Society kingdoms
Society Island kingdoms.

King Pōmare II of Tahiti was forced to flee to Mo'orea in 1803; he and his subjects were converted to Protestantism in 1812. French Catholic missionaries arrived on Tahiti in 1834; their expulsion in 1836 caused France to send a gunboat in 1838. In 1842, Tahiti and Tahuata were declared a French protectorate, to allow Catholic missionaries to work undisturbed. The capital of Papeetē was founded in 1843. In 1880, France annexed Tahiti, changing the status from that of a protectorate to that of a colony. The island groups were not officially united until the establishment of the French protectorate in 1889.

In the 1880s, France claimed the Tuamotu Archipelago, which formerly belonged to the Pōmare Dynasty, without formally annexing it. Having declared a protectorate over Tahuata in 1842, the French regarded the entire Marquesas Islands as French. In 1885, France appointed a governor and established a general council, thus giving it the proper administration for a colony. The islands of Rimatara and Rūrutu unsuccessfully lobbied for British protection in 1888, so in 1889 they were annexed by France. Postage stamps were first issued in the colony in 1892. The first official name for the colony was Établissements de l'Océanie (Establishments in Oceania); in 1903 the general council was changed to an advisory council and the colony's name was changed to Établissements Français de l'Océanie (French Establishments in Oceania).

In 1940, the administration of French Polynesia recognised the Free French Forces and many Polynesians served in World War II. Unknown at the time to the French and Polynesians, the Konoe Cabinet in Imperial Japan on 16 September 1940 included French Polynesia among the many territories which were to become Japanese possessions in the post-war world. However, in the course of the war in the Pacific the Japanese were not able to launch an actual invasion of the French islands.

In 1946, Polynesians were granted French citizenship and the islands' status was changed to an overseas territory; the islands' name was changed in 1957 to Polynésie Française (French Polynesia). In 1962, France's early nuclear testing ground of Algeria became independent and the Moruroa atoll in the Tuamotu Archipelago was selected as the new testing site; tests were conducted underground after 1974. In 1977, French Polynesia was granted partial internal autonomy; in 1984, the autonomy was extended. French Polynesia became a full overseas collectivity of France in 2003.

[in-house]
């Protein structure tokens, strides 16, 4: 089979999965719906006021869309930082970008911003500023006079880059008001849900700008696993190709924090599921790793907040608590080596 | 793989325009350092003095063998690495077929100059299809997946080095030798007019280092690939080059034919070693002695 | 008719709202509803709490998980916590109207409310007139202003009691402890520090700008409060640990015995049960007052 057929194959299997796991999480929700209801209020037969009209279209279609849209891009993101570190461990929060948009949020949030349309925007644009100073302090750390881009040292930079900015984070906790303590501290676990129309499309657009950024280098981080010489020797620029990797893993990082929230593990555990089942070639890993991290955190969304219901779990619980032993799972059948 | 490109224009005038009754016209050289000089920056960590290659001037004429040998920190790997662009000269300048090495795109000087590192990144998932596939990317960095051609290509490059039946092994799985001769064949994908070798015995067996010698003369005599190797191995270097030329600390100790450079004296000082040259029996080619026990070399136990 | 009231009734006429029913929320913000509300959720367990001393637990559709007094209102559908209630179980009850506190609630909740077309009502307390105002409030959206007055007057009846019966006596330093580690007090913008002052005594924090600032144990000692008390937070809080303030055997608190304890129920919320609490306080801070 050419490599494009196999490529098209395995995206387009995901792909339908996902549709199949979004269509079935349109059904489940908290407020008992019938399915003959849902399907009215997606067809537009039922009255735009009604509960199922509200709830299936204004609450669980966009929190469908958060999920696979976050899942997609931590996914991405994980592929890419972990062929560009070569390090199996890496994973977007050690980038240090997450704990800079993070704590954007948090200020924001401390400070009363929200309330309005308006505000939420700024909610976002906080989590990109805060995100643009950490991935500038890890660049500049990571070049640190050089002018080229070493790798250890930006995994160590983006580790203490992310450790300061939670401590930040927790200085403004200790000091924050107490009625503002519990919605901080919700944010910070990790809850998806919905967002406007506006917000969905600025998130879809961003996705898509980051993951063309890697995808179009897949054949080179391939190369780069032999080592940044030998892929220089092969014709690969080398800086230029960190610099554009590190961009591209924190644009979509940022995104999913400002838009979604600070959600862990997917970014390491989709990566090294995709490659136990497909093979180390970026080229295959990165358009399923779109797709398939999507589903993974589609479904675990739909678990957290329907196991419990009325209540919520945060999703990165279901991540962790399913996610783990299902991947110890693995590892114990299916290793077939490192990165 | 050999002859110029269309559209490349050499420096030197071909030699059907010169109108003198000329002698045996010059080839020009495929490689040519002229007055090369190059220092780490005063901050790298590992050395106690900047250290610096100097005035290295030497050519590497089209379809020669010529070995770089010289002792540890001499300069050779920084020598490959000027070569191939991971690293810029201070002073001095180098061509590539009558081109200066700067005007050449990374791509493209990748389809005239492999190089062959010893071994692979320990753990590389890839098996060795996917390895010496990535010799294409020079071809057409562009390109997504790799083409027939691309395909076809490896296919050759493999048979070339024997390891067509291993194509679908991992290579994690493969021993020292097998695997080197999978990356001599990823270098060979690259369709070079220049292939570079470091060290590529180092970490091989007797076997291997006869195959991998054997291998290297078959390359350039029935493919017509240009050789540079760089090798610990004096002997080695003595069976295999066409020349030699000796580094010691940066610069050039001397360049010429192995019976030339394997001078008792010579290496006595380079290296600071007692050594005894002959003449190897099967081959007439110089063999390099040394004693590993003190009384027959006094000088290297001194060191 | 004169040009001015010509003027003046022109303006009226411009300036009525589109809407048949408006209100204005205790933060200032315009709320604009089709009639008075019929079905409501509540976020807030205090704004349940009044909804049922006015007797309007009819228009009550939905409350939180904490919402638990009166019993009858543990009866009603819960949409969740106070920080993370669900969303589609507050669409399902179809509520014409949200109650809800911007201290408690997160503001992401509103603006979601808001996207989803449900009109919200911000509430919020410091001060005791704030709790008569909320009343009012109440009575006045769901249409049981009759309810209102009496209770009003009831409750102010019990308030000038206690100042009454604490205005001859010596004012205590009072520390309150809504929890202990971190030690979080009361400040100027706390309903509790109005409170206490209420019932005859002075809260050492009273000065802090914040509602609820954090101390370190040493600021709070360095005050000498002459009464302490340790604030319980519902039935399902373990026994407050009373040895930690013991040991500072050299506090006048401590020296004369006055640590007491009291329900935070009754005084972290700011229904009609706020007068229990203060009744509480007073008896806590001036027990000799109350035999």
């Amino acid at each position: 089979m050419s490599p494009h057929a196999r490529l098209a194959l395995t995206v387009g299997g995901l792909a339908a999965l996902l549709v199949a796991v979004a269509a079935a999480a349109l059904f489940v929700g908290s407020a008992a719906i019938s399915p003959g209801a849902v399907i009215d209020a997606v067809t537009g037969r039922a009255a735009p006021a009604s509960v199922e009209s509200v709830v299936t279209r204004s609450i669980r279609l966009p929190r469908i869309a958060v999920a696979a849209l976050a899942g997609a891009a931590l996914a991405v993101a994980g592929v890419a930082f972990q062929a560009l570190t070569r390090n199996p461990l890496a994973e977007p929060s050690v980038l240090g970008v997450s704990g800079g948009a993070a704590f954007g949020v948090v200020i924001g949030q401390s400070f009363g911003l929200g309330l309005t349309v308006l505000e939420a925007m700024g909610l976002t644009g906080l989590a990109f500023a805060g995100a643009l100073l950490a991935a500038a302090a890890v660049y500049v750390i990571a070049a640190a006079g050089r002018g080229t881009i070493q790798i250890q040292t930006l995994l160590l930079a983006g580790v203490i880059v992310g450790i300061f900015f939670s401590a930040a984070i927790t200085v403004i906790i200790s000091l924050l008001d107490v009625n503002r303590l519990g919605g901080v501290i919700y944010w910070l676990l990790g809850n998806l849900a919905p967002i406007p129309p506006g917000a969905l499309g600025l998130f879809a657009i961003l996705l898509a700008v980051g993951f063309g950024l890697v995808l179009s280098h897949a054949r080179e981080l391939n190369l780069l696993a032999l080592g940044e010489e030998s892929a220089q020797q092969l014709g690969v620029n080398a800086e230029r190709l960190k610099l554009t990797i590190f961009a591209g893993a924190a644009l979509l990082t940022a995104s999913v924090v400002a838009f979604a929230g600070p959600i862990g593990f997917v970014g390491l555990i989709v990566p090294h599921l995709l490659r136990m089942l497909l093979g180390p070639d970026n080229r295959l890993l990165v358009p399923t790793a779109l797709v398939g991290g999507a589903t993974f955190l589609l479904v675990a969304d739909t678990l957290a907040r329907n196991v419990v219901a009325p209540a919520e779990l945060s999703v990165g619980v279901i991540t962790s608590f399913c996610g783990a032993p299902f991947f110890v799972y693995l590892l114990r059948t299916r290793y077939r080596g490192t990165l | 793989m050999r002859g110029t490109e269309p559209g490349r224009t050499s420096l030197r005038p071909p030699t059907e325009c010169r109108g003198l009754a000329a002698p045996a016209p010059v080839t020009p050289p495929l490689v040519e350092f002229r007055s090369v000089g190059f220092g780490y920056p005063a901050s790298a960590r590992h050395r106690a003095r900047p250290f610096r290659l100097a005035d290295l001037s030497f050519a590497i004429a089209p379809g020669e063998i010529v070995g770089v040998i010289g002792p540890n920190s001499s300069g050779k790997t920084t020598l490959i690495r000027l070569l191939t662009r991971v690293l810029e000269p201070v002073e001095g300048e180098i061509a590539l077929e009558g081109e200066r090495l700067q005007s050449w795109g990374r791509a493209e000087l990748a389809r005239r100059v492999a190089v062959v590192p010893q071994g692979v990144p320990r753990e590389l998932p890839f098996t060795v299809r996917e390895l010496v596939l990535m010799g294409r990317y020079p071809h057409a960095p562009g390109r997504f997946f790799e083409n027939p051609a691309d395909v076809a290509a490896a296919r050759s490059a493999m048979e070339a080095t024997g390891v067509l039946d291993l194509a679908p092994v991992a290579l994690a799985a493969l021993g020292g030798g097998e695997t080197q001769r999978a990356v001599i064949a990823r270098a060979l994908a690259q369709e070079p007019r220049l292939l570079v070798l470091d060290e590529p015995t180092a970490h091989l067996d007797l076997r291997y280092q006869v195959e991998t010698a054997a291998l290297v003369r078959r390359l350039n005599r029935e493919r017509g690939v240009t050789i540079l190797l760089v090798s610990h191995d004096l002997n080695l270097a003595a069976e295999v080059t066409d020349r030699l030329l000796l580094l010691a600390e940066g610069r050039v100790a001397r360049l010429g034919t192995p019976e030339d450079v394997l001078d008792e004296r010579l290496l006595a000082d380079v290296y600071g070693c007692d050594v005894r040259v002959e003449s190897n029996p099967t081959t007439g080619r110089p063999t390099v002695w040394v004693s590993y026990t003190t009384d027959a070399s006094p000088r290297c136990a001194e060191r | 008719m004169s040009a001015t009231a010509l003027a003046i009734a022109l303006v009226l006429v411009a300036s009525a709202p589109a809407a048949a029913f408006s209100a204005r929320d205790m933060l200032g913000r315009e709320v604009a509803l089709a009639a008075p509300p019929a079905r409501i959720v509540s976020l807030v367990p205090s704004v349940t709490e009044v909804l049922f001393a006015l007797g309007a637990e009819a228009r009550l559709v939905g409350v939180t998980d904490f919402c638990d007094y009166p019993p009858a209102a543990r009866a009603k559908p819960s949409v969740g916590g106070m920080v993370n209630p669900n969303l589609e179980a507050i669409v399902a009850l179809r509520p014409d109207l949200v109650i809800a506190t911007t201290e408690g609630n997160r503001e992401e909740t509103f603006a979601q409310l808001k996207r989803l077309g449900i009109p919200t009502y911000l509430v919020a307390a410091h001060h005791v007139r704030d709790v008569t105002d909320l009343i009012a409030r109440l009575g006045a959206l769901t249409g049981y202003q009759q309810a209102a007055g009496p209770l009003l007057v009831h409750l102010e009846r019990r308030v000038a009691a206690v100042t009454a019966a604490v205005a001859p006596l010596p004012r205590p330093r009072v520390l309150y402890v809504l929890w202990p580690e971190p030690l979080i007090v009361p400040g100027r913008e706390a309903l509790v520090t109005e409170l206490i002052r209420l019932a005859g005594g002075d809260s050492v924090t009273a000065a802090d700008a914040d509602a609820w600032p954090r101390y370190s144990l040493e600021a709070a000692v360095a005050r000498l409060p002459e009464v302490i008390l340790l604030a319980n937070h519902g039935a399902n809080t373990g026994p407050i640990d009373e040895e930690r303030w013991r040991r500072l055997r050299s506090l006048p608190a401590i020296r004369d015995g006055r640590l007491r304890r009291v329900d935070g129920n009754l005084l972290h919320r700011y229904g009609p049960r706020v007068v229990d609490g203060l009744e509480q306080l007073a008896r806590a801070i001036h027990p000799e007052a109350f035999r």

In September 1995, France stirred up widespread protests by resuming nuclear testing at Fangataufa atoll after a three-year moratorium. The last test was on 27 January 1996. On 29 January 1996, France announced that it would accede to the Comprehensive Test Ban Treaty, and no longer test nuclear weapons.

Relations with France

Haut commissariat Papeete
High Commission of the French Republic.

Despite a local assembly and government, French Polynesia is not in a free association with France, like the Cook Islands with New Zealand. As a French overseas collectivity, the local government has no competence in justice, university education, security and defense. Services in these areas are directly provided and administered by the Government of France, including the Gendarmerie (which also polices rural and border areas in European France), and French military forces. The collectivity government retains control over primary and secondary education, health, town planning, and the environment. The highest representative of the State in the territory is the High Commissioner of the Republic in French Polynesia (French: Haut commissaire de la République).

Administration

Between 1946 and 2003, French Polynesia had the status of an overseas territory (French: territoire d'outre-mer, or TOM). In 2003, it became an overseas collectivity (French: collectivité d'outre-mer, or COM). Its statutory law of 27 February 2004 gives it the particular designation of overseas country inside the Republic (French: pays d'outre-mer au sein de la République, or POM), but without legal modification of its status.

Geography

French Polynesia relief map
Map of French Polynesia.

The islands of French Polynesia make up a total land area of 3,521 square kilometres (1,359 sq mi), scattered over more than 2,000 kilometres (1,200 mi) of ocean. There are 118 islands in French Polynesia. The highest point is Mount Orohena on Tahiti.

It is made up of 5 groups of islands. The largest and most populated island is Tahiti, in the Society Islands.

The island groups are:

  • Marquesas Islands
  • Society Islands
  • Tuamotu Archipelago
  • Gambier Islands sometimes considered part of the Tuamotu Archipelago